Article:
Chicago - Today, the Institute for Truth in Accounting released Illinois' "Financial State of the State", which answers the question, "Is the state bankrupt?" The Institute's reports the state has only $20 billion of assets to cover $140.6 billion in bills ---- a $120.6 billion shortfall. Each Illinois taxpayer's share is $29,200.

This precarious financial position falls under one definition of bankruptcy ---- A debtor that does not have the financial means to pay their bills as they come due. The Institute's detailed study of Illinois' June 30, 2009 audited financial report and retirement systems' actuarial reports found the state does not have the $120.6 billion needed to pay for its liabilities as they come due. "The state has incurred billions of dollars of liabilities and does not have the means to meet these liabilities," said Sheila Weinberg, founder & CEO of the Institute.

On July 2 Comptroller Dan Hynes admitted that the state did not have $5 billion to pay bills that were due. In a New York Times interview Hynes stated, "This is not some esoteric budget issue; we are not paying bills for absolutely essential services," He underscored, "That is obscene."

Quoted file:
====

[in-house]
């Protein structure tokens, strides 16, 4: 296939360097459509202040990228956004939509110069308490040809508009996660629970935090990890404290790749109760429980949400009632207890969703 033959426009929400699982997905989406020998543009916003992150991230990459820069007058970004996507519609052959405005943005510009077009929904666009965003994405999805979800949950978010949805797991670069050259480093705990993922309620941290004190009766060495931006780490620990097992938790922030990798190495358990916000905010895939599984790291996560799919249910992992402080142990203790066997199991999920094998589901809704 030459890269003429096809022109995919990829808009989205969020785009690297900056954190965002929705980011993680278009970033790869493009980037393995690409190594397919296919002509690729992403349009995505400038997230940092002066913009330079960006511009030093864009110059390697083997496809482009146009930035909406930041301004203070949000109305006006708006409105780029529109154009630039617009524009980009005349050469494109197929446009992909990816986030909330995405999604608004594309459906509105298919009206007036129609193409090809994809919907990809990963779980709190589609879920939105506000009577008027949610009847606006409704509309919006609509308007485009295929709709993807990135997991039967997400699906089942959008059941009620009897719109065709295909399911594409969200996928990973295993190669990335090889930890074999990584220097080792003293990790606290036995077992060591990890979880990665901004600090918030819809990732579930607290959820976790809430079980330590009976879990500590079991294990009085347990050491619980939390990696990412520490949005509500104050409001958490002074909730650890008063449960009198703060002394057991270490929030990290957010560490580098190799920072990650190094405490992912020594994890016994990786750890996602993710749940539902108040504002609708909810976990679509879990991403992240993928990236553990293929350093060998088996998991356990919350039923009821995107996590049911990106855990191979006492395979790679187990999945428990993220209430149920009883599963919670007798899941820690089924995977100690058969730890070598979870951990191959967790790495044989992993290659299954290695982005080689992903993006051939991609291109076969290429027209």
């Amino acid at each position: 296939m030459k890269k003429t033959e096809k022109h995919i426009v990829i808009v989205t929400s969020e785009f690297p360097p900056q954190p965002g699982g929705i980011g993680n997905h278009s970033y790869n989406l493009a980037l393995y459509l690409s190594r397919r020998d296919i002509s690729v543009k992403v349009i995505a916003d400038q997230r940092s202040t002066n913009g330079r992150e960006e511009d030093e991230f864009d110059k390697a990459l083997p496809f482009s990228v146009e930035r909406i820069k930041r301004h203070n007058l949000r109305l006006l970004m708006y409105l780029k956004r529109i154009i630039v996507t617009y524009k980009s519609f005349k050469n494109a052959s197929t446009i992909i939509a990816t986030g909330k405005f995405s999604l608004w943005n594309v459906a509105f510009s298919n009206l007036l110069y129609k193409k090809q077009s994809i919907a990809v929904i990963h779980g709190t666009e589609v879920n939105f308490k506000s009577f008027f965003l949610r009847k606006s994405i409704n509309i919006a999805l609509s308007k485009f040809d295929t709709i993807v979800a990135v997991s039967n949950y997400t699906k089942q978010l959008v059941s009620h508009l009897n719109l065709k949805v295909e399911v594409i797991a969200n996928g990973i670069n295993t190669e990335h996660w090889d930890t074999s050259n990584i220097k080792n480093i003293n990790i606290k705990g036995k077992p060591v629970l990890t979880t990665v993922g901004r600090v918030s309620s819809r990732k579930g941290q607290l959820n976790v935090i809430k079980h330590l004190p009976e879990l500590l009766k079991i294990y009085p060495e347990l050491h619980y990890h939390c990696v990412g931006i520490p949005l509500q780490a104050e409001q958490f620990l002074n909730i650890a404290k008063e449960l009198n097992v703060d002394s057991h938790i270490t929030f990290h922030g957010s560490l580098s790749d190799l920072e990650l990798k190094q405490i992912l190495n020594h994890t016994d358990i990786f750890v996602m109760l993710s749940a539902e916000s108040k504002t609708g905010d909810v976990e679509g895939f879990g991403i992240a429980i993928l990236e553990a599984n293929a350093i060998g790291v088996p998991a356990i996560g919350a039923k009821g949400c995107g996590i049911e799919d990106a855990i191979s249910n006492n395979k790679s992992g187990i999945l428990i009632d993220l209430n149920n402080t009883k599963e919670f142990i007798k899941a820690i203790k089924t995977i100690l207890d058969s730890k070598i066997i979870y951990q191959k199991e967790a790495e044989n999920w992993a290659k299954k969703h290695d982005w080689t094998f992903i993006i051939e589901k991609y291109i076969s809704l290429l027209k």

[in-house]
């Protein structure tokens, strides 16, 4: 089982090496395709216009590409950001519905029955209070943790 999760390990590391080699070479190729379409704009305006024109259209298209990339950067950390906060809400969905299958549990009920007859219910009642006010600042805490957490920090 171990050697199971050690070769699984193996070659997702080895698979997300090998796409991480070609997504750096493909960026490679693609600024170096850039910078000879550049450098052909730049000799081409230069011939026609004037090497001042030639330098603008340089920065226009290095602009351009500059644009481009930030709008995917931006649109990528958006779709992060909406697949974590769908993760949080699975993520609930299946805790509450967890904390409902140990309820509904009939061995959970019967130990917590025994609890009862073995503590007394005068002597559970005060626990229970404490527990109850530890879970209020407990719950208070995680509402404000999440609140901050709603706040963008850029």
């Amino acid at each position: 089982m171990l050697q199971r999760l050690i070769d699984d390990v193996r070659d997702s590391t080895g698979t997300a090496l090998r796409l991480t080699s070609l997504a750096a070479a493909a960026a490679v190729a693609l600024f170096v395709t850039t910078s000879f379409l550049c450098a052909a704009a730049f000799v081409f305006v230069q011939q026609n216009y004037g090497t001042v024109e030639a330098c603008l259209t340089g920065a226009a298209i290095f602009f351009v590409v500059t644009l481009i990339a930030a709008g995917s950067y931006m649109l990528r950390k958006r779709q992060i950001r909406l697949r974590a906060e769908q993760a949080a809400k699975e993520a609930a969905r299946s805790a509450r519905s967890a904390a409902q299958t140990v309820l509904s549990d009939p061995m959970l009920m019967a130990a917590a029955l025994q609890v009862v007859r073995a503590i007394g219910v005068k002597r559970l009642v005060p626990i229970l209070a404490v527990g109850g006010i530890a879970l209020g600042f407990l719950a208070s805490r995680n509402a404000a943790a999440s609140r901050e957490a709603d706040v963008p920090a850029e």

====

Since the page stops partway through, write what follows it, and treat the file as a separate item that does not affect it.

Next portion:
"Our study of the Illinois budget processes and financial reports found our governor and legislators continue to damage the state by not following the state budget law," stressed Weinberg. "Their total disregard of Illinois' balanced budget requirement has resulted in a financial hole that may be insurmountable."

The Institute's study revealed that each year when calculating a balanced budget the governor and legislators routinely overlook billions of dollars of payroll costs, including earned retirement benefits. Bill Gates recently called this practice "accounting fraud". The Institute's chair, Roger Nelson, commented, "We must stop this practice, which our elected officials have used to pretend they have balanced the budget, while not providing the necessary funding for $100 billion retirement benefits promised our state employees and teachers."

The Illinois' Financial State of the State can be found on the Institute's website: Research comments can be found at: